Exploring Faith’s Perennial Questions - Princeton Theological Seminary

Experiences surrounding dreams, miracles, and prayer are a strong area of interest for Dale C. Allison, Jr., Princeton Theological Seminary’s Richard J. Dearborn Professor of New Testament. In fact, he has turned his favorite class, Bible and Religious Experience, into a book for release in July 2022, Encountering Mystery: Religious Experience in a Secular Age (Eerdmans). He includes chapters on mystical raptures, experiences surrounding death, and modern stories of angels, with guidance for pastors on how to respond to congregants who may wish to share these and other types of unusual experiences.

“I had a profound mystical experience at age 16, and that’s what got me interested in the Bible, passionately interested in Christianity and all subjects regarding religion,” he says. “I’ve had a series of strange or mystical religious experiences since then and got tired of keeping them to myself. The more I read, the more I realized how normal I was.”

It’s not unusual for students to come to Allison after class to tell him about a mystical experience or encounter that they’ve felt uncomfortable sharing with others.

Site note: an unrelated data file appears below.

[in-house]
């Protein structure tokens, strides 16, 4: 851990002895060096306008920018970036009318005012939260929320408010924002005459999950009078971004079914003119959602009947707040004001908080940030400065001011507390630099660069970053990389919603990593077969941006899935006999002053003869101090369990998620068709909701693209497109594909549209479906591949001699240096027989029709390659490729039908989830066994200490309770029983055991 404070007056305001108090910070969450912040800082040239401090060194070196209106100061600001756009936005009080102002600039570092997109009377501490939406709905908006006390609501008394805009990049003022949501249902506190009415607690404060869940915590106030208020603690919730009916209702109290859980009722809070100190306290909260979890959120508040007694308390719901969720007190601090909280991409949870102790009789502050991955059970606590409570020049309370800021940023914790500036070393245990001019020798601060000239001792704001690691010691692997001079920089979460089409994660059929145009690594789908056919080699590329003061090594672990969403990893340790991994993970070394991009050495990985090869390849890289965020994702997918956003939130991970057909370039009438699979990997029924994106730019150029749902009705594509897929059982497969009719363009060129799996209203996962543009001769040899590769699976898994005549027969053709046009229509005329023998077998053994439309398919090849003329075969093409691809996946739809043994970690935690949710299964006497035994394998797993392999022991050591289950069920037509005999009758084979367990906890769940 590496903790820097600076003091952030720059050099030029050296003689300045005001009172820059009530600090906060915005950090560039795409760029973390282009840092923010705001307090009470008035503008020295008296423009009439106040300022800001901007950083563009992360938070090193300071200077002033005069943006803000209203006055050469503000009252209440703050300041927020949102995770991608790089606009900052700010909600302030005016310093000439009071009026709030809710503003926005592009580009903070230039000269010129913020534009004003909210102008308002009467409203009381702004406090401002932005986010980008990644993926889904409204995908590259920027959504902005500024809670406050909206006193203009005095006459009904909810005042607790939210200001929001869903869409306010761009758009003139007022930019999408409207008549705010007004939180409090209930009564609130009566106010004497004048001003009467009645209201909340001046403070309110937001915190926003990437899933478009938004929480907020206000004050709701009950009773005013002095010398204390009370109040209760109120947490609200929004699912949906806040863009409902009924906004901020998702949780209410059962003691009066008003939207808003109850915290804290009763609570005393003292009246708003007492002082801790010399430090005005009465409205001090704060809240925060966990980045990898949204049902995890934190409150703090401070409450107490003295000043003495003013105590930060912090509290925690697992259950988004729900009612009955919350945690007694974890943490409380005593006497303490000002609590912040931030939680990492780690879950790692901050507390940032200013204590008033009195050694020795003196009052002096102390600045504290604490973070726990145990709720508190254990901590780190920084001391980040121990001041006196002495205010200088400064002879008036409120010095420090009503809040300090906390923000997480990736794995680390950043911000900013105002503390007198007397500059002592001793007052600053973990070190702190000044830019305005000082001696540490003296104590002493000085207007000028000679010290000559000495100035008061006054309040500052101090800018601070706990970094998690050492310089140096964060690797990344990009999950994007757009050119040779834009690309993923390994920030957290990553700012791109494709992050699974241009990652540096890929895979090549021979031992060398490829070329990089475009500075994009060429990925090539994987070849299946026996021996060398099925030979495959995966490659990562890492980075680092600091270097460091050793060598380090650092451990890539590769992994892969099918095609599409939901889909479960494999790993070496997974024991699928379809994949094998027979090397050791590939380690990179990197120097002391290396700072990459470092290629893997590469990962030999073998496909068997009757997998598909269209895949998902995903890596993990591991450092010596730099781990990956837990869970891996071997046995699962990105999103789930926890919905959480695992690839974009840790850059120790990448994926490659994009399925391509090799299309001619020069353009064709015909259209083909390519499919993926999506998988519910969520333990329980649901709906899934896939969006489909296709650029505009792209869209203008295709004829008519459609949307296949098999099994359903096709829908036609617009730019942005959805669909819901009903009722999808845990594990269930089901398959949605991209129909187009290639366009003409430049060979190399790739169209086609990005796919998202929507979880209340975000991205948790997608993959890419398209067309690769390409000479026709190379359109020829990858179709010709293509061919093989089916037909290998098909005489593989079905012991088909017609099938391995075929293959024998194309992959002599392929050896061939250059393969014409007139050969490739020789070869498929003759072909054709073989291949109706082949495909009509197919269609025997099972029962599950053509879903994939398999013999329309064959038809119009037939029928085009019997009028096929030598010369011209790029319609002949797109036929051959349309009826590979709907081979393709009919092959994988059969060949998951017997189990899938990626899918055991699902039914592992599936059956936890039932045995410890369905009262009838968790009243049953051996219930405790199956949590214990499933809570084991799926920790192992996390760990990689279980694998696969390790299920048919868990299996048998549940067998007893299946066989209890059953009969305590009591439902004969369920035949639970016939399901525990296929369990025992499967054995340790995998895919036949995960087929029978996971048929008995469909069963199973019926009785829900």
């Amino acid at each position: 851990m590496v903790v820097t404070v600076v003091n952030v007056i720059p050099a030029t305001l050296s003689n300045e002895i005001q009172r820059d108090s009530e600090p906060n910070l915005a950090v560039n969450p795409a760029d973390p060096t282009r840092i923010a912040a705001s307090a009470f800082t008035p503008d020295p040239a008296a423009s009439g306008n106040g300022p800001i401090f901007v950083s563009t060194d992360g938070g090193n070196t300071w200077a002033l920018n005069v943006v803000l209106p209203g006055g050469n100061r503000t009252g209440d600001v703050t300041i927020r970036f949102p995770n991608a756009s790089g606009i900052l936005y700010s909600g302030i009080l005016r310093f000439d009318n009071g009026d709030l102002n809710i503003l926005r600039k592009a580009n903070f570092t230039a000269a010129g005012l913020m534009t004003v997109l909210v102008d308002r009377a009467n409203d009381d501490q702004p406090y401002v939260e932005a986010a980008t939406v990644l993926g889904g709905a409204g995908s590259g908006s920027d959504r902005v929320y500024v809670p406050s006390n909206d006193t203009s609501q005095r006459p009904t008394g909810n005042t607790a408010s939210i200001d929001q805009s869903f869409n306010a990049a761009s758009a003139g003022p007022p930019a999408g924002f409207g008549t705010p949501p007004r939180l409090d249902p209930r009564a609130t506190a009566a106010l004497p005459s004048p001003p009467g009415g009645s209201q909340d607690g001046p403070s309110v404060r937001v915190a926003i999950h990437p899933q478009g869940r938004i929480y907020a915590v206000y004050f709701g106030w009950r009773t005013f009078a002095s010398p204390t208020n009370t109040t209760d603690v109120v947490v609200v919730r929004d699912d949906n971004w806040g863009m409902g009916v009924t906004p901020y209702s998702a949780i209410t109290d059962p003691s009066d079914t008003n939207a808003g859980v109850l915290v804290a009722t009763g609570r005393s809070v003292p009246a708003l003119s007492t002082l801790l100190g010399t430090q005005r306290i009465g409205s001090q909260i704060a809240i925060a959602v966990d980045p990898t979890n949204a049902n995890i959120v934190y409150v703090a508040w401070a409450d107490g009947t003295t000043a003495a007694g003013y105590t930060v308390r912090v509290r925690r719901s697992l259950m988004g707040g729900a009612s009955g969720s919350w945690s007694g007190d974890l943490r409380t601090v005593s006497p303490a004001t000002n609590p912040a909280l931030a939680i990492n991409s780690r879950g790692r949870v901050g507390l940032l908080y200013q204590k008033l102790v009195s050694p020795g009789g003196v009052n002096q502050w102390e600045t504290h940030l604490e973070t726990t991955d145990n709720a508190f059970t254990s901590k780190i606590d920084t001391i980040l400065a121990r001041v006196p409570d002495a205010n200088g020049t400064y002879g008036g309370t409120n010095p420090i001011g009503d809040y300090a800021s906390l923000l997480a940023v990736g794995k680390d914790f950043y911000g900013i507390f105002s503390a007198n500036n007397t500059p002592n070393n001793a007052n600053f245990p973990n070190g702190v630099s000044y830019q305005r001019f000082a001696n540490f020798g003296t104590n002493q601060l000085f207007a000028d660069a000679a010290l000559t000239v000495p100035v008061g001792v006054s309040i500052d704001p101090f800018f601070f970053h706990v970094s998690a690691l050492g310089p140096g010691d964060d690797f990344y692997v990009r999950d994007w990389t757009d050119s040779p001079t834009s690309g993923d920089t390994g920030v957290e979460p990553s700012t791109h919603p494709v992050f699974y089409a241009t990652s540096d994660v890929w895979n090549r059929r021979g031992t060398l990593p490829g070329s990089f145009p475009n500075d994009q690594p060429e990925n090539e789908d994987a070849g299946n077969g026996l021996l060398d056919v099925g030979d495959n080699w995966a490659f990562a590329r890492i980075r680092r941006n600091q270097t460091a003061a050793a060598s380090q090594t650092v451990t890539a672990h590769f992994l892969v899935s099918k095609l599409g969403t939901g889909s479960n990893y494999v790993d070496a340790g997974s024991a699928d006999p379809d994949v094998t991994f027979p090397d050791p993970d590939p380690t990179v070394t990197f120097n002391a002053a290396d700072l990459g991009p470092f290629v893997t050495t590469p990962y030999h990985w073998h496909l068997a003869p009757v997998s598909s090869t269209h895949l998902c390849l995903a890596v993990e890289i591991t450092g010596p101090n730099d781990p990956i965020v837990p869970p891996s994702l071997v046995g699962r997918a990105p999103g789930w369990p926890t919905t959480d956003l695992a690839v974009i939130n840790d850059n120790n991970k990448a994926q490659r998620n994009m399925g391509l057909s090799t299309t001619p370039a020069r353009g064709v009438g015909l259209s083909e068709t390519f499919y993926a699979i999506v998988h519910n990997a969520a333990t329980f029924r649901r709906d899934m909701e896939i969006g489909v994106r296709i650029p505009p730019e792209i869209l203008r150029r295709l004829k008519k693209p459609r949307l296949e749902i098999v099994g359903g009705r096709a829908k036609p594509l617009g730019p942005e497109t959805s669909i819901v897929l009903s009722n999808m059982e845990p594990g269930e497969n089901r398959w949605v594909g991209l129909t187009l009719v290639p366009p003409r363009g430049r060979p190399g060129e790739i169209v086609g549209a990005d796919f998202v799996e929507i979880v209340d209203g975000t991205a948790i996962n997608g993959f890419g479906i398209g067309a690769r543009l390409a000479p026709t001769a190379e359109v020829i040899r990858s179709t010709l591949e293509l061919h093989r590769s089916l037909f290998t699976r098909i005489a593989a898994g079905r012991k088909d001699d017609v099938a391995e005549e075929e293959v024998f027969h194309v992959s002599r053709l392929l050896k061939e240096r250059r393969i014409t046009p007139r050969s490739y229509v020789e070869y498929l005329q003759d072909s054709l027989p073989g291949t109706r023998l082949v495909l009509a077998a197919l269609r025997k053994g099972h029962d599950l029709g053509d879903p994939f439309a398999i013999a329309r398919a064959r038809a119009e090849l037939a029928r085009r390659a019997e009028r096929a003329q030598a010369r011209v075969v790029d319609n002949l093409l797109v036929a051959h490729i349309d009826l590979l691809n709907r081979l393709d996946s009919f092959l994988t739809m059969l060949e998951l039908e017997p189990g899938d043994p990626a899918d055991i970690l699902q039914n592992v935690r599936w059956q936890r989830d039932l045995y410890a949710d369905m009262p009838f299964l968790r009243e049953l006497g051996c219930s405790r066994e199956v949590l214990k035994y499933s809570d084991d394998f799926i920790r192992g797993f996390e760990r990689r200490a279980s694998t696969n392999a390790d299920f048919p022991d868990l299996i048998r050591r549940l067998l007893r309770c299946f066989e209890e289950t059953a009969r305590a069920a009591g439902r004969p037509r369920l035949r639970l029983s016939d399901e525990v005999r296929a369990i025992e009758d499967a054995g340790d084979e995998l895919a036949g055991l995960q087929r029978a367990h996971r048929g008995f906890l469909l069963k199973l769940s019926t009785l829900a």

“I want to destigmatize things that commonly happen but are underreported because people are embarrassed or worried that something is wrong with them,” he says. “At the same time, I’m constantly interacting with modern psychology and neuroscience. We must take all knowledge into account when trying to understand things.”

Hermeneutics and the history of interpretation are two of Allison’s other favorite subjects; specifically, how larger social currents change how people see things.

“I like to take doctrines or beliefs attested in scripture and see what’s been going on with them over the last 200 years, such as biblical texts about women and how they’ve been understood through the centuries, or the doctrine of hell and how its interpretation has been bound up with prison reform or the history of torture in the West,” he says.

Outside of the Seminary, Allison is best known as a world-class New Testament scholar and a premier interpreter of the Gospel of Matthew, and for his several books on the historical Jesus. His most recent book, The Resurrection of Jesus: Apologetics, Polemics, History, released in April 2021, considers the earliest traditions around the narrative of Jesus’ resurrection, taking an even-handed approach and discussing both apologetical and skeptical viewpoints.

Prior to Princeton Seminary, Allison served on the faculty at Pittsburgh Theological Seminary in Pittsburgh, Pennsylvania. He was initially drawn to Princeton Seminary in part because of the opportunity it afforded him to work with a large group of PhD students, and he admires their passion for learning.

“I am happy whenever I encounter genuine curiosity and I do run into that often here at Princeton Seminary,” he says. “And I am thrilled when they are thrilled to be learning.”